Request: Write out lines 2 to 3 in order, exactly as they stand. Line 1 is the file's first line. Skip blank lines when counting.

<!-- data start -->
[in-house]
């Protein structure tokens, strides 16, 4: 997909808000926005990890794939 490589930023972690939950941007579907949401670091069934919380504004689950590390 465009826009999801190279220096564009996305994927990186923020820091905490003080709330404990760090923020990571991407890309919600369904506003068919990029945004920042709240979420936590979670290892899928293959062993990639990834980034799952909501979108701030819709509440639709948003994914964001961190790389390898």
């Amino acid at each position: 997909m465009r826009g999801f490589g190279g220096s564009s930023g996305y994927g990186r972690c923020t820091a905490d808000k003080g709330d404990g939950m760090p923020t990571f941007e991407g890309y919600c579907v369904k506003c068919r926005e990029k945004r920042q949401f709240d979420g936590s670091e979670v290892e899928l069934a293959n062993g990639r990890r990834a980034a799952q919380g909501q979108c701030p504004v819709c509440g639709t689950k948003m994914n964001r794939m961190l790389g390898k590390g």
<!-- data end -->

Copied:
């Protein structure tokens, strides 16, 4: 997909808000926005990890794939 490589930023972690939950941007579907949401670091069934919380504004689950590390 465009826009999801190279220096564009996305994927990186923020820091905490003080709330404990760090923020990571991407890309919600369904506003068919990029945004920042709240979420936590979670290892899928293959062993990639990834980034799952909501979108701030819709509440639709948003994914964001961190790389390898």
């Amino acid at each position: 997909m465009r826009g999801f490589g190279g220096s564009s930023g996305y994927g990186r972690c923020t820091a905490d808000k003080g709330d404990g939950m760090p923020t990571f941007e991407g890309y919600c579907v369904k506003c068919r926005e990029k945004r920042q949401f709240d979420g936590s670091e979670v290892e899928l069934a293959n062993g990639r990890r990834a980034a799952q919380g909501q979108c701030p504004v819709c509440g639709t689950k948003m994914n964001r794939m961190l790389g390898k590390g």